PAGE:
HIKES IN THE KAOHSIUNG AREA:
When visitors arrive in Kaohsiung, they can't but notice the large mountain bordering the western side of the city and creating a green wall between the city and Taiwan Straits.
This green wall is a combination of both Longevity Mountain "Shou Shan" 壽山 and Chai Shan 柴山 or "Monkey Mountain" as its known to the foreign residents.
If you enjoy hiking or just need to get some fresh air, greenery, and wildlife, Shou Shan and Chai Shan are quick, easy, and convenient to find. Both mountains are busy early every morning with hikers getting a jump on the day. As the afternoon cools down, a new set of hikers will enjoy the sunset and city lights.
Chai Shan and Shou Shan are both for non-hikers and serious hikers alike. There are so many trails, it's easy to find new paths, however, for the day visitor, the main trail and wood stairs make it easy to find a way up.
Here is what you can expect on Chai Shan and Shou Shan:
Up until the late 1980's Chai Shan was actually being hacked and drilled away for its rock to be turned into cement. What remains is and abandoned cement factory, a still in-use cement mixing station, and a cement road that winds its way up the mountain.
The road up the mountain is no longer used by vehicles, but it great for hikers and even mountain bikers. Chai Shan and Shou Shou also have an abundance of dirt paths curving their ways over and around ridges.
For those who want a simple way up the mountains, the park has built a wooden stairs circuit that is safe and easy to follow. It gets steep at times, but you won't get lost if you keep to the stairs.
The stairs and trails can bring you to various destinations on the mountain. There are some rest areas and look out points where locals will relax under the trees and cook up tea and snacks. A famous destination on Chai Shan is called "Ya Zuo" 雅座。 It's about a 45 minute climb from either of the two trailheads. Ya Zuo is famous for its views of the Taiwan Straits as well as the Barley tea which is brewed all day at the top. And it's complimentary as well. (Local hikers voluntary carry up jugs of water to Ya Zuo to supply the tea maker as well as to get a great work out.)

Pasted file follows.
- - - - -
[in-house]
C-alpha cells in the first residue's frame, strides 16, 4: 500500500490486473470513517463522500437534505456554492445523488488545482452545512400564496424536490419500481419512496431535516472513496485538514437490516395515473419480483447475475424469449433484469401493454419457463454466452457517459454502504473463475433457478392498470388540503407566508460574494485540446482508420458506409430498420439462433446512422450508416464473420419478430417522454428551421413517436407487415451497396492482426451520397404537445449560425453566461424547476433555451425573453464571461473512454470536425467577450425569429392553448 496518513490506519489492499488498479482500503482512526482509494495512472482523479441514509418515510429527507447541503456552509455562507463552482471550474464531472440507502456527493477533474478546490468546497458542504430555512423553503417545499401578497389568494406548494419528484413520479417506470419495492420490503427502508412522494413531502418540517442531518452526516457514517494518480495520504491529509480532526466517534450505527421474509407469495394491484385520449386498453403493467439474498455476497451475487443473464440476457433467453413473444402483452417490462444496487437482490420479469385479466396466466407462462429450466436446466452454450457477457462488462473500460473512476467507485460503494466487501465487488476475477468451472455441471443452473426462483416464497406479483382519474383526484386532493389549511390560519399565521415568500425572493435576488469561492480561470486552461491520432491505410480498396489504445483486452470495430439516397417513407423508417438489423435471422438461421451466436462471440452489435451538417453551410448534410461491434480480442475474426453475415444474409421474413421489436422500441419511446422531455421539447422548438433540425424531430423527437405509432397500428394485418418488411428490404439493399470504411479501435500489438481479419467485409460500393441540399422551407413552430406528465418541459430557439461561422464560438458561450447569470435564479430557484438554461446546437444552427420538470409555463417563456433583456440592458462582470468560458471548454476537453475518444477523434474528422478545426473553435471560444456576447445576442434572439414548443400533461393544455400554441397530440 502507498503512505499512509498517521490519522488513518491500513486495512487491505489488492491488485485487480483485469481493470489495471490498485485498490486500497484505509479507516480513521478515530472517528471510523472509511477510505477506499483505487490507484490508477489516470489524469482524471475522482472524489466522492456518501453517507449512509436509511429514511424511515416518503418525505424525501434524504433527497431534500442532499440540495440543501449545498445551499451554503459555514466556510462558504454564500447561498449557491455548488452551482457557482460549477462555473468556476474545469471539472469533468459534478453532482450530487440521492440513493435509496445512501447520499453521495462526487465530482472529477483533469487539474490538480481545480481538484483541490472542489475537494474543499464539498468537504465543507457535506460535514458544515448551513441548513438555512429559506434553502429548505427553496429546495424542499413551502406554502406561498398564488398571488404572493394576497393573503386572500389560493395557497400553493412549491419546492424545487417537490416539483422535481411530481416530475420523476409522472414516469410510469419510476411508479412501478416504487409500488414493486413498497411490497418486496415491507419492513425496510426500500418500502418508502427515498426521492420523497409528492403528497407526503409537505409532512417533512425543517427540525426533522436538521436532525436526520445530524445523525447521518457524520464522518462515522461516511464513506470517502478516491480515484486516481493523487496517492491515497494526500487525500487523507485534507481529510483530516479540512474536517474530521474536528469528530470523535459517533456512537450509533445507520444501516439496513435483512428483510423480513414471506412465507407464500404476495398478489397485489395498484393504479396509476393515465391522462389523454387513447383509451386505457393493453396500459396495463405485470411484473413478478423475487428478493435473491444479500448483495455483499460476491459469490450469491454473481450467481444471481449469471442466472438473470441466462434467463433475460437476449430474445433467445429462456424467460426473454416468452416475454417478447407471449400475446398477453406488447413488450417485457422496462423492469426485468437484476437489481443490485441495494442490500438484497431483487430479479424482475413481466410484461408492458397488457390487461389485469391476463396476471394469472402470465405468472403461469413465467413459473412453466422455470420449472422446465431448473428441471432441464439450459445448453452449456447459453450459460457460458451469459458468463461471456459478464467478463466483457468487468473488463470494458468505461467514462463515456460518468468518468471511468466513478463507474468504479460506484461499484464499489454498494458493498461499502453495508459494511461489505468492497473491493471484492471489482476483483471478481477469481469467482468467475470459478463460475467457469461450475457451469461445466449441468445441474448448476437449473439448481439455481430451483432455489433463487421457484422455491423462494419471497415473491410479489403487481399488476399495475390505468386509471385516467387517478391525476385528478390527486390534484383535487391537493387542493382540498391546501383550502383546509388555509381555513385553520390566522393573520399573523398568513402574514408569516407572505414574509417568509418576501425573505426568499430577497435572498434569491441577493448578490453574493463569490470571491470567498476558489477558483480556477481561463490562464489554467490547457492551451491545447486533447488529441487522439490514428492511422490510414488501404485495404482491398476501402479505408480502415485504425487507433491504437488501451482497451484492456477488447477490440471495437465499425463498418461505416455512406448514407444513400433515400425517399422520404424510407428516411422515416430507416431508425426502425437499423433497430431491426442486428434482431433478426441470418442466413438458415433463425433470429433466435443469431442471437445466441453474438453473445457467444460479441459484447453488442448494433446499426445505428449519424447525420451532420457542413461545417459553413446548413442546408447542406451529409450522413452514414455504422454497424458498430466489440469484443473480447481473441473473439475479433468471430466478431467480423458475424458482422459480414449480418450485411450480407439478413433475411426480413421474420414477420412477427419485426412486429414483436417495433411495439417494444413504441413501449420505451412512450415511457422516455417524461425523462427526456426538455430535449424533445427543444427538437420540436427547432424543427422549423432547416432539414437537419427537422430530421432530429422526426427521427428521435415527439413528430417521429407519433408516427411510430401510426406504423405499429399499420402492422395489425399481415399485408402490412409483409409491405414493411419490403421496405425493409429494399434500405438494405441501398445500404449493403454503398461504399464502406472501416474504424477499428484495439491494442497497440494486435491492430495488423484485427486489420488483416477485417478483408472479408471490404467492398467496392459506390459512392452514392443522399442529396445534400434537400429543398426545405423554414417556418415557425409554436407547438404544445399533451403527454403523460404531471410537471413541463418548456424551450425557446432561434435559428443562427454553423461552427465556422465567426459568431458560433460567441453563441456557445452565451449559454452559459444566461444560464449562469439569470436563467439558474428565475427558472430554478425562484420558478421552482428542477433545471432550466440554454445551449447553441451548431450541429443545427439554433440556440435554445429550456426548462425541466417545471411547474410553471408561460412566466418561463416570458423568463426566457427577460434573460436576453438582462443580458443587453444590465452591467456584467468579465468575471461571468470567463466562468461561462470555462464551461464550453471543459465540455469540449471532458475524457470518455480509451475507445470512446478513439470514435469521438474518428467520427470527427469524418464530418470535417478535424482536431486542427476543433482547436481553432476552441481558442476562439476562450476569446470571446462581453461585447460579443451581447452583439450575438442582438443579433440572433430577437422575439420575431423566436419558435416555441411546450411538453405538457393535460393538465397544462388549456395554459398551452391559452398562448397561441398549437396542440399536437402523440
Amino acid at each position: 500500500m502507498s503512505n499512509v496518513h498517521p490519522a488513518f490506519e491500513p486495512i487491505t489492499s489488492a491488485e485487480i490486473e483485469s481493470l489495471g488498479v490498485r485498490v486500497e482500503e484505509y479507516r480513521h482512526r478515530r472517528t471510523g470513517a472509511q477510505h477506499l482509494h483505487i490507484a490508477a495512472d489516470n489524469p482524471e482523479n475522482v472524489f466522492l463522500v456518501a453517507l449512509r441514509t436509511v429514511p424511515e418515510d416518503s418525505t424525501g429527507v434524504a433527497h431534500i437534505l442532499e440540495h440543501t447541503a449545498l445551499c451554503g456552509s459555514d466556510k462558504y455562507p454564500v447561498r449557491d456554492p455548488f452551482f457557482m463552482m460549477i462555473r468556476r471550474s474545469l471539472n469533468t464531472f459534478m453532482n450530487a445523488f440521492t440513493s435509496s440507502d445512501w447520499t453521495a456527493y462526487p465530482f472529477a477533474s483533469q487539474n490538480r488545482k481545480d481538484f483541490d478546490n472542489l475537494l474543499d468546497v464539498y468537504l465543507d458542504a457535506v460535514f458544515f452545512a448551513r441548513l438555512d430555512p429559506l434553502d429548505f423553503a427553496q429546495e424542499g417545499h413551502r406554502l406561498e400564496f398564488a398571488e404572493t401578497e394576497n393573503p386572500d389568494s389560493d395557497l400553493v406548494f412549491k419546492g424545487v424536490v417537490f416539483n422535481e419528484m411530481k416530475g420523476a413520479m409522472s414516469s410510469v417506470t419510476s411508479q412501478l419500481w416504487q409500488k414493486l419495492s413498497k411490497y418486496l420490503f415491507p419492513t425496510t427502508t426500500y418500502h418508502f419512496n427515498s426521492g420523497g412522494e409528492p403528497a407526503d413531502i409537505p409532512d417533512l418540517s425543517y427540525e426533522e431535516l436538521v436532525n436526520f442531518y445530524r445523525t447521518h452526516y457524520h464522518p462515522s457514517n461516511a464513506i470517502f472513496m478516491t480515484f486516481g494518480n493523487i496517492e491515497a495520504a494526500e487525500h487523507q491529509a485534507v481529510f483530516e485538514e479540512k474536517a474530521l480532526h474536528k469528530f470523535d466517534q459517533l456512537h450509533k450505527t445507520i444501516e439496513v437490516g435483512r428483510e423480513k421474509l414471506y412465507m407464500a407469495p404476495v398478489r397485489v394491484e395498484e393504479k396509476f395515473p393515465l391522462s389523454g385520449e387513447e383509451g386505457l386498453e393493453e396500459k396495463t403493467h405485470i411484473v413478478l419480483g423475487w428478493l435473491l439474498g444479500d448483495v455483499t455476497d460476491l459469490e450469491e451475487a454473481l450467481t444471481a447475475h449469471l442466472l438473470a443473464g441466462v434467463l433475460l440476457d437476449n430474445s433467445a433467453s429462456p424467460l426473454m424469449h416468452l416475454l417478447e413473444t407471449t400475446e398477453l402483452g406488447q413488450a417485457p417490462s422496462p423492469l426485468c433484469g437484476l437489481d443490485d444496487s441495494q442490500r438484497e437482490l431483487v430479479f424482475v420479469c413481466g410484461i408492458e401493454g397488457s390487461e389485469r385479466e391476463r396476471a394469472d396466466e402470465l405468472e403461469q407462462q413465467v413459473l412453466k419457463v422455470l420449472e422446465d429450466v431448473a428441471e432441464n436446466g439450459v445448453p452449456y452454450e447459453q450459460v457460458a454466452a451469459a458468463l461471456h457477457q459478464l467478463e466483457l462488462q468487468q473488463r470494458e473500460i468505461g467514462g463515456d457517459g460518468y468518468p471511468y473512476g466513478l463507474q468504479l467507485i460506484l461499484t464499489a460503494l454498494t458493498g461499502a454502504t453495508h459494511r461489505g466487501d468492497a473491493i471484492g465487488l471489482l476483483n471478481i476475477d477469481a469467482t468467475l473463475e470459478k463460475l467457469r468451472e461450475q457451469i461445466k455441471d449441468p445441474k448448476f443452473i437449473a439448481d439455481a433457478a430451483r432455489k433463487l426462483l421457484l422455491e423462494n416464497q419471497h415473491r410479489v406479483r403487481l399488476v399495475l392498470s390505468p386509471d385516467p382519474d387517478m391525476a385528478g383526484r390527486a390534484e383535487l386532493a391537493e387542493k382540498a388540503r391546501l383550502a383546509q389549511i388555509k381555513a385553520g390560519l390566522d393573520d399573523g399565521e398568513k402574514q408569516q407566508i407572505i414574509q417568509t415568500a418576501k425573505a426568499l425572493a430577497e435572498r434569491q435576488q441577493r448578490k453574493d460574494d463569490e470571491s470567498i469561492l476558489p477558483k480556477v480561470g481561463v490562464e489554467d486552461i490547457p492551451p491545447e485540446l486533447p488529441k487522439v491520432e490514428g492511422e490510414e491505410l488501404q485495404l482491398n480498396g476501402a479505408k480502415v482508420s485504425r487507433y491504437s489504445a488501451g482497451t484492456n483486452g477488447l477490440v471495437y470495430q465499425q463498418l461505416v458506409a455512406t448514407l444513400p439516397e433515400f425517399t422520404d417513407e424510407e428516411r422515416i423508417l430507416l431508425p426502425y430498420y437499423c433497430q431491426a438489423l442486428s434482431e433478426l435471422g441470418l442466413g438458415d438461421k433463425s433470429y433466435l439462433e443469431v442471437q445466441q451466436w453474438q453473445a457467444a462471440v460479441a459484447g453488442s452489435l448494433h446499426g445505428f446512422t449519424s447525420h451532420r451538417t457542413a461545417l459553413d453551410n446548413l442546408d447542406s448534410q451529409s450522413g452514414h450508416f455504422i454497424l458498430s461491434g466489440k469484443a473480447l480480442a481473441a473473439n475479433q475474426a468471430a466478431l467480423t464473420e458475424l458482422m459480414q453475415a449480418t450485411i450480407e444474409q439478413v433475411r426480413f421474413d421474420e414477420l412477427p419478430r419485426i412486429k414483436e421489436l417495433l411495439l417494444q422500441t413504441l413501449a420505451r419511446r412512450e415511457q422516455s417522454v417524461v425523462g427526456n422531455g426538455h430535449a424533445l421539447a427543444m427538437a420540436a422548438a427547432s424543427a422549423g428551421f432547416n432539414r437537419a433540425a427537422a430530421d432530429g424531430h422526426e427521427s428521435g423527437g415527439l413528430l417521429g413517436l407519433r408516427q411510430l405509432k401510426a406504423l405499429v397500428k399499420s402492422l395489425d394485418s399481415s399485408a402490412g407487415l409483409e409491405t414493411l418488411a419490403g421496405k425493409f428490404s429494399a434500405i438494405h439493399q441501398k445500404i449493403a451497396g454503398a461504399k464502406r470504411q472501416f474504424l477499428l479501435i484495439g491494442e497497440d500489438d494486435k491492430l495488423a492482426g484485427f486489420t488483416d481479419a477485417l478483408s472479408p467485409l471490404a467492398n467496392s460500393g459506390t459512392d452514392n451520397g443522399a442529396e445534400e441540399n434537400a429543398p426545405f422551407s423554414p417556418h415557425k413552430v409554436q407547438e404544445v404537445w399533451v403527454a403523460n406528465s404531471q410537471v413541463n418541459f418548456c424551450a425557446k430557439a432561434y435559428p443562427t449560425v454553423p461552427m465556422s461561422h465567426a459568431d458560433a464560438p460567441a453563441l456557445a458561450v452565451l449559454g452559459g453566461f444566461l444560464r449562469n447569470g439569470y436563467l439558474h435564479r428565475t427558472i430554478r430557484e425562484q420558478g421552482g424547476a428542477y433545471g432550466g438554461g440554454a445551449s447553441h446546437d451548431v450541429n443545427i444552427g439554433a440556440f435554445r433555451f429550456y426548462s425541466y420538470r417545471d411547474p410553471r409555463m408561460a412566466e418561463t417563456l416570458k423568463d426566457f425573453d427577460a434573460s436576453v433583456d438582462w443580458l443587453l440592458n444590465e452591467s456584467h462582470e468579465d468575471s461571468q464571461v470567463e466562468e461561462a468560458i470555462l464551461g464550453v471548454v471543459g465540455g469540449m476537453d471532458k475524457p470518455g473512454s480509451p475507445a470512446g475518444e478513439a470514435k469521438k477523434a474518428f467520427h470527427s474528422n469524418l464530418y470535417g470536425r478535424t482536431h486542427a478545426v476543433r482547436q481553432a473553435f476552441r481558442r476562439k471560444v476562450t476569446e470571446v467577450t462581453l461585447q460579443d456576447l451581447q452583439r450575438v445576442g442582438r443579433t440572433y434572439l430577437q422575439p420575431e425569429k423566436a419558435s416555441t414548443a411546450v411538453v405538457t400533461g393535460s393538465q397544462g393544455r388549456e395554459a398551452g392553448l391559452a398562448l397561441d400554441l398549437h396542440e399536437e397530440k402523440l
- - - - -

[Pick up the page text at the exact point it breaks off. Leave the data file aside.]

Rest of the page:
Monkey Mountain has its nickname for the abundance of Taiwan Macaques that inhabit the area. There are so many that sometimes you can see them down at the street level. It is pretty amazing that you can be in a very urban environment one minute and then walking amonst a family of monkeys the next.
Are these monkeys safe to be around? For the most part, yes, these monkeys are harmless, however, they are getting less and less shy as more and more hikers make their way into their territory. The monkeys have become a bit more agressive as they know hikers carry food. There are many signs asking people to not feed the monkeys, but the weekend tourists either don't read them or can't help themselves. Because of this, some monkeys are sneaky and will steal your food or go into your bags the minute your head is turned. Better to not eat while they are around.
In addition, if you frightened the monkeys or feel threatened, they may come after you either in a group or individually. It's best to keep your distant, act confident, and don't make direct eye contact. If you are bitten or deeply scratched by a monkey, it is best to get to a doctor as soon as possible.
Best times to see the monkeys are mornings and late afternoons.
Snake lovers will delight in these mountains as there are an abundance of snakes slithering about. Howvever, during the day, it is very rare to see them. If you fancy a night hike, you'll be delighted and amazed at the snake life, especially the bright green, red eyed bamboo snake. Many snakes you see may be quite a nice size, but also may be harmless rat snakes. The Taiwan cobra also lives about, but they are most likely down around rivers or lakes areas.